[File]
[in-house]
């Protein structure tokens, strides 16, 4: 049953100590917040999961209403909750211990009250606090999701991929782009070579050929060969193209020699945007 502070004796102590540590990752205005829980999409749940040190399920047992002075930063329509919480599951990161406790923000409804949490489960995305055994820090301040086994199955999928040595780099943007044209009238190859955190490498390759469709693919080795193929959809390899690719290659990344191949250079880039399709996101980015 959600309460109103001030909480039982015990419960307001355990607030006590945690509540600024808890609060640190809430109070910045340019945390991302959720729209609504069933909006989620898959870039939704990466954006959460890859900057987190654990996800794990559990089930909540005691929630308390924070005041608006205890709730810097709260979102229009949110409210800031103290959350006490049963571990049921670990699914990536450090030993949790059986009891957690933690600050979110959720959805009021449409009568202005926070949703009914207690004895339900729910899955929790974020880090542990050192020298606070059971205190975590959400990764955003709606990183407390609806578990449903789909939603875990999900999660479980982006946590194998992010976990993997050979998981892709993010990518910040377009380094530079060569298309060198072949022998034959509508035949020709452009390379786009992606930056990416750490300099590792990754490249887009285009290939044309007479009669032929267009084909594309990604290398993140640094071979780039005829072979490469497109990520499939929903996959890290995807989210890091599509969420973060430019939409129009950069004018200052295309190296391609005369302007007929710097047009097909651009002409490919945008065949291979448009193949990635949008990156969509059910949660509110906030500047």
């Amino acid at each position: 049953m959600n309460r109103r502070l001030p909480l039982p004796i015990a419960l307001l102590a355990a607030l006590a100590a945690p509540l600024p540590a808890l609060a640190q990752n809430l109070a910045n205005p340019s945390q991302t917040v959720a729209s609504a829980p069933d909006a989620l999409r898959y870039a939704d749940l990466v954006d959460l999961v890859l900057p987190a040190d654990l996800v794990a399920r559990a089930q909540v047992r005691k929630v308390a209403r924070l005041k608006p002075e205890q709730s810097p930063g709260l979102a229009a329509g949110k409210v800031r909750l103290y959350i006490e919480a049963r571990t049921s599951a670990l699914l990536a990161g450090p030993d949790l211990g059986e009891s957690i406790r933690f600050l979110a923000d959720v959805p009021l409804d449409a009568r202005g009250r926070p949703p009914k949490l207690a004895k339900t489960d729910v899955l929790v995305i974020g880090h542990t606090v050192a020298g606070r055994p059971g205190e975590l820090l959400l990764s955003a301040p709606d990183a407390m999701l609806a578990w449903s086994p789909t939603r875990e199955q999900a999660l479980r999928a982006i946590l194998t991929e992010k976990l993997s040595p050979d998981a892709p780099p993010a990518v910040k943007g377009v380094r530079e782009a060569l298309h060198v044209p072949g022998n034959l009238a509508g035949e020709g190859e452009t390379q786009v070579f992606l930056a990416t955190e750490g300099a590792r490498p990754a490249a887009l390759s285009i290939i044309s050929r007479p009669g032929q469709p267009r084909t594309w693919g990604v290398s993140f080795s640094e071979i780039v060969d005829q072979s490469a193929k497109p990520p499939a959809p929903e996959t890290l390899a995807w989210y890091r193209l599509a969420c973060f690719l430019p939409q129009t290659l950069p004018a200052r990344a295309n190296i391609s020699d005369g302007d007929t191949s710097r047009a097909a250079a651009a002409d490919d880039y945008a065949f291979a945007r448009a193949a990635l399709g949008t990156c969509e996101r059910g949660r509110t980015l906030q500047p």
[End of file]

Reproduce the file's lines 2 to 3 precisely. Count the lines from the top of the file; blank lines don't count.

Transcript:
């Protein structure tokens, strides 16, 4: 049953100590917040999961209403909750211990009250606090999701991929782009070579050929060969193209020699945007 502070004796102590540590990752205005829980999409749940040190399920047992002075930063329509919480599951990161406790923000409804949490489960995305055994820090301040086994199955999928040595780099943007044209009238190859955190490498390759469709693919080795193929959809390899690719290659990344191949250079880039399709996101980015 959600309460109103001030909480039982015990419960307001355990607030006590945690509540600024808890609060640190809430109070910045340019945390991302959720729209609504069933909006989620898959870039939704990466954006959460890859900057987190654990996800794990559990089930909540005691929630308390924070005041608006205890709730810097709260979102229009949110409210800031103290959350006490049963571990049921670990699914990536450090030993949790059986009891957690933690600050979110959720959805009021449409009568202005926070949703009914207690004895339900729910899955929790974020880090542990050192020298606070059971205190975590959400990764955003709606990183407390609806578990449903789909939603875990999900999660479980982006946590194998992010976990993997050979998981892709993010990518910040377009380094530079060569298309060198072949022998034959509508035949020709452009390379786009992606930056990416750490300099590792990754490249887009285009290939044309007479009669032929267009084909594309990604290398993140640094071979780039005829072979490469497109990520499939929903996959890290995807989210890091599509969420973060430019939409129009950069004018200052295309190296391609005369302007007929710097047009097909651009002409490919945008065949291979448009193949990635949008990156969509059910949660509110906030500047």
């Amino acid at each position: 049953m959600n309460r109103r502070l001030p909480l039982p004796i015990a419960l307001l102590a355990a607030l006590a100590a945690p509540l600024p540590a808890l609060a640190q990752n809430l109070a910045n205005p340019s945390q991302t917040v959720a729209s609504a829980p069933d909006a989620l999409r898959y870039a939704d749940l990466v954006d959460l999961v890859l900057p987190a040190d654990l996800v794990a399920r559990a089930q909540v047992r005691k929630v308390a209403r924070l005041k608006p002075e205890q709730s810097p930063g709260l979102a229009a329509g949110k409210v800031r909750l103290y959350i006490e919480a049963r571990t049921s599951a670990l699914l990536a990161g450090p030993d949790l211990g059986e009891s957690i406790r933690f600050l979110a923000d959720v959805p009021l409804d449409a009568r202005g009250r926070p949703p009914k949490l207690a004895k339900t489960d729910v899955l929790v995305i974020g880090h542990t606090v050192a020298g606070r055994p059971g205190e975590l820090l959400l990764s955003a301040p709606d990183a407390m999701l609806a578990w449903s086994p789909t939603r875990e199955q999900a999660l479980r999928a982006i946590l194998t991929e992010k976990l993997s040595p050979d998981a892709p780099p993010a990518v910040k943007g377009v380094r530079e782009a060569l298309h060198v044209p072949g022998n034959l009238a509508g035949e020709g190859e452009t390379q786009v070579f992606l930056a990416t955190e750490g300099a590792r490498p990754a490249a887009l390759s285009i290939i044309s050929r007479p009669g032929q469709p267009r084909t594309w693919g990604v290398s993140f080795s640094e071979i780039v060969d005829q072979s490469a193929k497109p990520p499939a959809p929903e996959t890290l390899a995807w989210y890091r193209l599509a969420c973060f690719l430019p939409q129009t290659l950069p004018a200052r990344a295309n190296i391609s020699d005369g302007d007929t191949s710097r047009a097909a250079a651009a002409d490919d880039y945008a065949f291979a945007r448009a193949a990635l399709g949008t990156c969509e996101r059910g949660r509110t980015l906030q500047p």